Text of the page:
By decentralising the notion of authorship, Nicol suggests that Spark generates a complementary model of reading. Once the author becomes a suspicious figure, then the reader’s role needs to alter in response. The reader is invited, required, to become a kind of detective-figure, trying to make sense of the inconsistencies, gaps, and contradictions in the narrative (123). While Nicol only comments upon the author as an unreliable figure, his observations can be applied to the roles of the reader and the critic as well, whose provisionality as literary conventions are foregrounded by the self-reflexivity of metacommentary. The framing narratives, which seem unproblematic at the start of the text, gradually intersect in a way that eludes the neat closure of a “Russian-doll” hierarchy of authority.
The elements of the “betraying ally” and the “trusted friend” incorporate a sense of the impossibility to escape the corruption of innocence. Authors use these elements in order for readers to connect with these characters in hope of an actual figure of ultimate morals only to pull the rug under the readers’ feet to explain that, even in the world of fiction, there will always be a shadow of sleaze to creep over pleasantry.
This is highlighted by J. Hillis Miller when he states: “This act of interpretation always leaves something over, something just at the edge of the circle of theoretical vision which that vision does not encompass. This something left out is clearly a significant detail” (369). By deceiving the average reader with these scenarios, Emily Bronte mirrors some of her own characters. The similarity between the author’s interaction with her readers and the deceptive interactions between characters are crucial attributes to the novel’s brilliance. In this way, Emily Bronte controls her audience in the same way Heathcliff control’s his... ... middle of paper ... ...ss in the end.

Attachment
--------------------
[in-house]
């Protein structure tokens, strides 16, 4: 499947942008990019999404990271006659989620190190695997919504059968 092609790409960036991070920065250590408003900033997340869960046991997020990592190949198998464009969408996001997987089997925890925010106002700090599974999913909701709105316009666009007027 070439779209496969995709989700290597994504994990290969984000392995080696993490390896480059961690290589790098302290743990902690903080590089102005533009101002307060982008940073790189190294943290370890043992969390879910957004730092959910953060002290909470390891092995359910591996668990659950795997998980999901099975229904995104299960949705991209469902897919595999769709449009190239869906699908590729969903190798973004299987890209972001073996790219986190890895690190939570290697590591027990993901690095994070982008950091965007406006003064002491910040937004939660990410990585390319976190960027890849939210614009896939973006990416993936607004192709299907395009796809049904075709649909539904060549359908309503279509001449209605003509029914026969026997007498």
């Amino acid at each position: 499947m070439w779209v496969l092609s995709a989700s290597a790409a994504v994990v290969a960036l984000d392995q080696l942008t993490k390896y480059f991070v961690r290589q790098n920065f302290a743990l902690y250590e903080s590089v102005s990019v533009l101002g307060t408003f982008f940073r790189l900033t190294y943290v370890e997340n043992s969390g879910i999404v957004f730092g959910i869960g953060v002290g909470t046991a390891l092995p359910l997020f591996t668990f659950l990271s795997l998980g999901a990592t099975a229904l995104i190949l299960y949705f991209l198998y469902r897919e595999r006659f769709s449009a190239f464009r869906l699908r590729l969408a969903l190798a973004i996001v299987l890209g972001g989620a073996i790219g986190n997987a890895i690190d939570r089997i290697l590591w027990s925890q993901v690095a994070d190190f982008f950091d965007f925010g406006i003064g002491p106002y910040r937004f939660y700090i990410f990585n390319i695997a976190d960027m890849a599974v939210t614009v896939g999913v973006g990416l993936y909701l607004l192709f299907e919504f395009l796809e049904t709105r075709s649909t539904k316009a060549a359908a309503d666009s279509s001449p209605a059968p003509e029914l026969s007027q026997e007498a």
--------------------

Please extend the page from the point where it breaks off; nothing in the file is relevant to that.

Do the characters of "Howards End" understand the importance of `knowing oneself'? It was Rose Macauley who wrote in The Writings of E. M. Forster- Howards End (1938) that one meaning of the novel might be "about the importance of knowing oneself, of learning to say "I."." Those that can say "I" are those who can also see the `unseen' and accept the `inner'. Those that cannot only see the `seen' and the `outer'. The novel argues that a lack of knowing oneself leads to life's ills and no sense of personal responsibility for your actions.
This leaves the reader to find his own theme in the novel. If the author desires a stronger direction, omniscient narration overcomes this hurdle by obviously showing intentions and motives. However, this power to manipulate characters often tempts the author to editorialize; many modern critics have argued "that the author should be less in evidence and more willing to let us interpret the story ourselves." (Burnet, 88) This leaves us with first-person narrative, which is easiest for the author to write, yet as in essay writing, use of the word "I" tends to allow the reader to dismiss the character’s feelings. It allows for total insight into the character, yet this reliance on one individual for information will likely result in a biased view.